There is one completely new mode to play in the tech test called Bounty Hunt. This mode is by far the most complex of the three available to play and is somewhat reminiscent of the map objectives in Heroes of the Storm. The mode is made up of three distinct waves. The first wave requires players to earn points in the form of currency, by killing bots in and around two control points on the map. At the start of the second wave, players turn in points to a bank at a different map location. Until the points have been turned into the bank, opposing players can steal a portion of a player’s point total by killing them. Once either team has reached a certain point threshold, an AI controlled objective, usually a titan of some kind, is spawned on the map, and the third wave begins. During this wave, players race to defeat the AI Titan to score a large point bonus. These waves repeat until one team has earned enough points to win the match. The mode is very comeback friendly, allowing teams losing after the first wave to contest the bank locations or steal a bounty in the third wave.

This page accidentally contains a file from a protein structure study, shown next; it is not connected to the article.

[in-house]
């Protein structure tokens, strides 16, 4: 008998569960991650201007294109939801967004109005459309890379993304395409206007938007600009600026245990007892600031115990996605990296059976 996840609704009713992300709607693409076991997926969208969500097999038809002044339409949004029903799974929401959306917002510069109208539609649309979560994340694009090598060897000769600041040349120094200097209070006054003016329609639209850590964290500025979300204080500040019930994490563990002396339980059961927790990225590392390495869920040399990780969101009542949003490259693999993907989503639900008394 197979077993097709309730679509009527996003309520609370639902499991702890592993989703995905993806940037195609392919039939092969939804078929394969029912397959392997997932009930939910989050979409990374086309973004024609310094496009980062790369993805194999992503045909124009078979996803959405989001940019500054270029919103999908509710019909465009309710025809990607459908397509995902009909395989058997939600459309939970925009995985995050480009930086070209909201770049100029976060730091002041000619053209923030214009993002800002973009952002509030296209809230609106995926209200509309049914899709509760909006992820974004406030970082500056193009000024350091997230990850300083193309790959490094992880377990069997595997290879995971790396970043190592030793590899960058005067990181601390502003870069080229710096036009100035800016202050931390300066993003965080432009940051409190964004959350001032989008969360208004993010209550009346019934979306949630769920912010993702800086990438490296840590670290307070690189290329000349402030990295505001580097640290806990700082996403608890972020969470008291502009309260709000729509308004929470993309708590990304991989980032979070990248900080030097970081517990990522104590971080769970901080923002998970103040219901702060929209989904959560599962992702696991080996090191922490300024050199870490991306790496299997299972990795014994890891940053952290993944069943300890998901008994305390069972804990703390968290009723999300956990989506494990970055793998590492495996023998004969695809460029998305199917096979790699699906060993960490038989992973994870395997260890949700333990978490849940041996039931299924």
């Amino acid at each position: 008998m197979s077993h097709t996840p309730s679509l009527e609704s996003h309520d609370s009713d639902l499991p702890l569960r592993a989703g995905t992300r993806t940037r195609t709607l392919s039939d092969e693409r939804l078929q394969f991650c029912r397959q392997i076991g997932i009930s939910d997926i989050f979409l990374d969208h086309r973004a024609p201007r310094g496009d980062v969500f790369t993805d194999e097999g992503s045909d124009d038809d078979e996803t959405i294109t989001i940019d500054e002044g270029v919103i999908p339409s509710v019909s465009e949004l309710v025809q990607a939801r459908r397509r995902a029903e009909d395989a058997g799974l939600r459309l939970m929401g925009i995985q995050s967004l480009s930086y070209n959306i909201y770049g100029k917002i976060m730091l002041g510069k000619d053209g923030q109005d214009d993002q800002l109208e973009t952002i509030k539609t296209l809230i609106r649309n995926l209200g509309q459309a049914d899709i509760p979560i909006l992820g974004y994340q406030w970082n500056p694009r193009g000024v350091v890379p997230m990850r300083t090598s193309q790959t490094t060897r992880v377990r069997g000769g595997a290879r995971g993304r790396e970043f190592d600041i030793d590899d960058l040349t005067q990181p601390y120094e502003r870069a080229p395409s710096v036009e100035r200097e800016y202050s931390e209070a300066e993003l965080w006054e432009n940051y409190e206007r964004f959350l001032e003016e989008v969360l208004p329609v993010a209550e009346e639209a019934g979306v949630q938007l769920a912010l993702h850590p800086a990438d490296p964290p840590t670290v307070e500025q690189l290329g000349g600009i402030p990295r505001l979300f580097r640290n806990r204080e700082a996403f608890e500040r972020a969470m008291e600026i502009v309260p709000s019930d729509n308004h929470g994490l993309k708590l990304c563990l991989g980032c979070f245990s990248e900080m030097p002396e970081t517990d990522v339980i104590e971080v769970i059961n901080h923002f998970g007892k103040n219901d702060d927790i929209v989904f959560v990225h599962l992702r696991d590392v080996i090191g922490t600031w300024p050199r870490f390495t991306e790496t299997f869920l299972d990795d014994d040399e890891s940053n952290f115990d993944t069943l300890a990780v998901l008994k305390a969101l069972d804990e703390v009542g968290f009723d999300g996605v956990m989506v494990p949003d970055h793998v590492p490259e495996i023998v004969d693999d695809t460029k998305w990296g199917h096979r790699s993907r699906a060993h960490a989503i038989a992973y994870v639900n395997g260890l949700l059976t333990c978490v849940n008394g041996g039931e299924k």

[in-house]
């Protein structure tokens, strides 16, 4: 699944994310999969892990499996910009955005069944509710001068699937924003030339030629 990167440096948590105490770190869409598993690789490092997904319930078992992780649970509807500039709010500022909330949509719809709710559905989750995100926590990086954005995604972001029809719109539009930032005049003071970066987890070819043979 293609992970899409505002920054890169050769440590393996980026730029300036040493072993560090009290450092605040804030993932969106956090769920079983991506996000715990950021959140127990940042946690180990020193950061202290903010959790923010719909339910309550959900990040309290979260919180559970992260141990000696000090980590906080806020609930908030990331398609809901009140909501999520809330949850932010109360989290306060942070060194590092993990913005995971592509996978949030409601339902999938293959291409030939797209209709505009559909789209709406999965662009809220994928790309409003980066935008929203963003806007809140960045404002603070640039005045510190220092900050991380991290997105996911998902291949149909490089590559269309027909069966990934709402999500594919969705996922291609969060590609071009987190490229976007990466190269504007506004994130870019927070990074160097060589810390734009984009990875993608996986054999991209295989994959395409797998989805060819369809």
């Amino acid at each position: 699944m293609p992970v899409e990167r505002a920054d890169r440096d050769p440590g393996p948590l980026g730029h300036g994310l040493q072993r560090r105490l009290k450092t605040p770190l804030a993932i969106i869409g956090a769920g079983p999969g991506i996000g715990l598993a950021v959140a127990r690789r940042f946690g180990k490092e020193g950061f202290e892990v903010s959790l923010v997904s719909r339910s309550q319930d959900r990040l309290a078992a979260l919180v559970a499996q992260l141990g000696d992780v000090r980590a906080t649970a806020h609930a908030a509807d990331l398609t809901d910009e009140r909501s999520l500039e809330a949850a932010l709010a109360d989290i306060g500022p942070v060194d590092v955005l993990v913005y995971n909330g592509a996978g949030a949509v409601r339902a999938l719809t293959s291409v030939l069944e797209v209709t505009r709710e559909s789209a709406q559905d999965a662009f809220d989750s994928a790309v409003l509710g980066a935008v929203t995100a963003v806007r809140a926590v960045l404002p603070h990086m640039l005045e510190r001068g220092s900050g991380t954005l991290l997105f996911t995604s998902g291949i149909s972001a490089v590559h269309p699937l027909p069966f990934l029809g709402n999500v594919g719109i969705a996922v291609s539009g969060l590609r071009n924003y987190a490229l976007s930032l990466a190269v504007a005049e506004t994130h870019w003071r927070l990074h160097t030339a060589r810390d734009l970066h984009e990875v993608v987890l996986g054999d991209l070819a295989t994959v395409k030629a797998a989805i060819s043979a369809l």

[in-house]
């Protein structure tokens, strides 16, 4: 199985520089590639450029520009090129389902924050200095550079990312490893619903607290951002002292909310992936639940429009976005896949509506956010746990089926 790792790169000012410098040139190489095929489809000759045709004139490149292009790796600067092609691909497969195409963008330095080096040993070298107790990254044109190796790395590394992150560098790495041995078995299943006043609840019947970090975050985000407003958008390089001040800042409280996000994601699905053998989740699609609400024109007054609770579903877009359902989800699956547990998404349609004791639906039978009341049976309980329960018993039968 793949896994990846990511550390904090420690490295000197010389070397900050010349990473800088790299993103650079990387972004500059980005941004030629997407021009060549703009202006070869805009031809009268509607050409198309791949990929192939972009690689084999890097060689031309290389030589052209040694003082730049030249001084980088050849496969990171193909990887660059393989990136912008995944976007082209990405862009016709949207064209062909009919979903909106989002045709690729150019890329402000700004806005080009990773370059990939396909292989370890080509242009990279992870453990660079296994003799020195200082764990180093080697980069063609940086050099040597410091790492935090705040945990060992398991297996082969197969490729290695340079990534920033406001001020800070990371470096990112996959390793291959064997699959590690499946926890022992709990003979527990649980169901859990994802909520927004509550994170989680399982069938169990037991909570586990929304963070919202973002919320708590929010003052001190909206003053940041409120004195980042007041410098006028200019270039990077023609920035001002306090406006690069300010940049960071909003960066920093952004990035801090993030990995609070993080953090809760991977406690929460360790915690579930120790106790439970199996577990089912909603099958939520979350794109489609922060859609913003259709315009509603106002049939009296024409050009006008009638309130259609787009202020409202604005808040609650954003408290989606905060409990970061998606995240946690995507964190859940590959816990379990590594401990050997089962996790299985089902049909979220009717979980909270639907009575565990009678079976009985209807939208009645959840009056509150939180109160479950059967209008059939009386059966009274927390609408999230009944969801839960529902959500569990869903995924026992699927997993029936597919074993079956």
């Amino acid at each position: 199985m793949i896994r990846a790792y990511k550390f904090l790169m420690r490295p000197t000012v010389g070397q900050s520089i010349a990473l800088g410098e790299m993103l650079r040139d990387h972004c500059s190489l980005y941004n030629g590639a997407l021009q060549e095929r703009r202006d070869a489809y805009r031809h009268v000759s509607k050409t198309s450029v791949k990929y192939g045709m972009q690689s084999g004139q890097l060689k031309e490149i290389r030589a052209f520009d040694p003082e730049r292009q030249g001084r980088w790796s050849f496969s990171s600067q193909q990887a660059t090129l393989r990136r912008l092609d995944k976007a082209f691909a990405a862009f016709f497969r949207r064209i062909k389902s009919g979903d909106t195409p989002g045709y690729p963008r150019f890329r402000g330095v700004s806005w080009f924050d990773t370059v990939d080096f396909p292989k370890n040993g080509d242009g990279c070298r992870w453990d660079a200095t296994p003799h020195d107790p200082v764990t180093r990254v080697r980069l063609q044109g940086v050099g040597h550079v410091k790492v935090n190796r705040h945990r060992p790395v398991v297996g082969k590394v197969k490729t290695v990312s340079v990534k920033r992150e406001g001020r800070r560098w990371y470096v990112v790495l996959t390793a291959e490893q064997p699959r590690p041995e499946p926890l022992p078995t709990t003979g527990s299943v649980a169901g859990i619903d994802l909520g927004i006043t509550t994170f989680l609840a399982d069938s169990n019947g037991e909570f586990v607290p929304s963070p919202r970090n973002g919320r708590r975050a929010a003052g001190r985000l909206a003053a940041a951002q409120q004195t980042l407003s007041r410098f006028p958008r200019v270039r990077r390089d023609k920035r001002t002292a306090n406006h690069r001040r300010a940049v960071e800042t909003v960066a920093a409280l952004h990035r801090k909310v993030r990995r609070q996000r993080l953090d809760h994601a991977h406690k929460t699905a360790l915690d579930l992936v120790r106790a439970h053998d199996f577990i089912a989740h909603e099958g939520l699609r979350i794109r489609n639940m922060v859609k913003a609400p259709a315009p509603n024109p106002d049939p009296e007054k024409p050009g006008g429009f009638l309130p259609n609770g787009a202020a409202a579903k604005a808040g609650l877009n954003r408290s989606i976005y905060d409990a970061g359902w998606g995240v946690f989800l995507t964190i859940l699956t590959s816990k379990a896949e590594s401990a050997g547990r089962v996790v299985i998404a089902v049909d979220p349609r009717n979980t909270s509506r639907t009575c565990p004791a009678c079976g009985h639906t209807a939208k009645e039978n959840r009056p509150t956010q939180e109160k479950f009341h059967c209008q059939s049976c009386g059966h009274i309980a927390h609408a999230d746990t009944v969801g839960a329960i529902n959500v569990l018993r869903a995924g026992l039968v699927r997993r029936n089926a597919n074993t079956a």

The final mode available in the Tech Test is a tweaked version of a previous mode called Amped Hardpoint. Hardpoint was the original game’s take on a control mode where teams of players compete to take and hold specific points on the map. The Amped version of the mode adds the mechanic of rewarding players with double points if they remain standing at a given control point for more than a minute. The change rewards a more defensive style of playing this mode and facilitates easier come from behind wins.

Community features in the original Titanfall were bare bones, to say the least, and later in it’s lifespan, this made it hard for die hard fans to find people to play with. The Tech Test unveiled a fairly robust solution to this problem: the simply named Networks. The system allows for the creation of both public and private voice chats of various sizes. This allows an impressive amount of flexibility for a console release, allowing players to set a variety of parameters for their voice chat.


The leveling mechanics have been streamlined since the first release. Titanfall 2 combats exp bloat by awarding far fewer post match points and lowering the leveling requirements to double digits. The game also rewards players with an in game currency called credits which can be used to purchase specific upgrades instead of the random ones gained from leveling up and some cosmetic items.

Overall, the Titanfall 2 Tech Test was promising. The new game’s multiplayer is as fun as the previous game’s, at least in the bits on display for the test. Let’s all hope that the single player meets the quality standards set in this test.